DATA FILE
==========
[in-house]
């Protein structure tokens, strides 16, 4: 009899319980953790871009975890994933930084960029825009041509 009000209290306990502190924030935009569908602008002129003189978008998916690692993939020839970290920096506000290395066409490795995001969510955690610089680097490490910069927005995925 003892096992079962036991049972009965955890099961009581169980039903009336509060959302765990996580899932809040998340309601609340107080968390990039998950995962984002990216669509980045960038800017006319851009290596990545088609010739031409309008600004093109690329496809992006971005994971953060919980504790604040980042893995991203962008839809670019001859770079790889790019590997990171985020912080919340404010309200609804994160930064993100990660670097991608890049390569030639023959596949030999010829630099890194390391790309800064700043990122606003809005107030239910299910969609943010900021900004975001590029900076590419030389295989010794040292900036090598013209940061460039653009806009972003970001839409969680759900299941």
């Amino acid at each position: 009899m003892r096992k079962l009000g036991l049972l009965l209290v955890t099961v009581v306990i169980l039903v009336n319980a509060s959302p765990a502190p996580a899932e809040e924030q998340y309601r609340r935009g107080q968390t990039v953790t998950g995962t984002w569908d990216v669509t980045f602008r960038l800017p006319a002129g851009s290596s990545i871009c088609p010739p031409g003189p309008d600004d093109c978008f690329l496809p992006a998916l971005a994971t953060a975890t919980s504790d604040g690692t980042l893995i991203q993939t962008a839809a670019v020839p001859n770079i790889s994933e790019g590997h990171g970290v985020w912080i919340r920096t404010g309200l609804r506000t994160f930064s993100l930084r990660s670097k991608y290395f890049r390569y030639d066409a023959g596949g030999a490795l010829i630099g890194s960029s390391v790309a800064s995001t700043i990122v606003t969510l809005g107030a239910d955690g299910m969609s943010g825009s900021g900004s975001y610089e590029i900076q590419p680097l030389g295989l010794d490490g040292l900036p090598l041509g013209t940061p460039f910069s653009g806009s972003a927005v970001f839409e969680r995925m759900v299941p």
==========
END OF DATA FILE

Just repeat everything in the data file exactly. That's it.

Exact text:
[in-house]
């Protein structure tokens, strides 16, 4: 009899319980953790871009975890994933930084960029825009041509 009000209290306990502190924030935009569908602008002129003189978008998916690692993939020839970290920096506000290395066409490795995001969510955690610089680097490490910069927005995925 003892096992079962036991049972009965955890099961009581169980039903009336509060959302765990996580899932809040998340309601609340107080968390990039998950995962984002990216669509980045960038800017006319851009290596990545088609010739031409309008600004093109690329496809992006971005994971953060919980504790604040980042893995991203962008839809670019001859770079790889790019590997990171985020912080919340404010309200609804994160930064993100990660670097991608890049390569030639023959596949030999010829630099890194390391790309800064700043990122606003809005107030239910299910969609943010900021900004975001590029900076590419030389295989010794040292900036090598013209940061460039653009806009972003970001839409969680759900299941």
């Amino acid at each position: 009899m003892r096992k079962l009000g036991l049972l009965l209290v955890t099961v009581v306990i169980l039903v009336n319980a509060s959302p765990a502190p996580a899932e809040e924030q998340y309601r609340r935009g107080q968390t990039v953790t998950g995962t984002w569908d990216v669509t980045f602008r960038l800017p006319a002129g851009s290596s990545i871009c088609p010739p031409g003189p309008d600004d093109c978008f690329l496809p992006a998916l971005a994971t953060a975890t919980s504790d604040g690692t980042l893995i991203q993939t962008a839809a670019v020839p001859n770079i790889s994933e790019g590997h990171g970290v985020w912080i919340r920096t404010g309200l609804r506000t994160f930064s993100l930084r990660s670097k991608y290395f890049r390569y030639d066409a023959g596949g030999a490795l010829i630099g890194s960029s390391v790309a800064s995001t700043i990122v606003t969510l809005g107030a239910d955690g299910m969609s943010g825009s900021g900004s975001y610089e590029i900076q590419p680097l030389g295989l010794d490490g040292l900036p090598l041509g013209t940061p460039f910069s653009g806009s972003a927005v970001f839409e969680r995925m759900v299941p």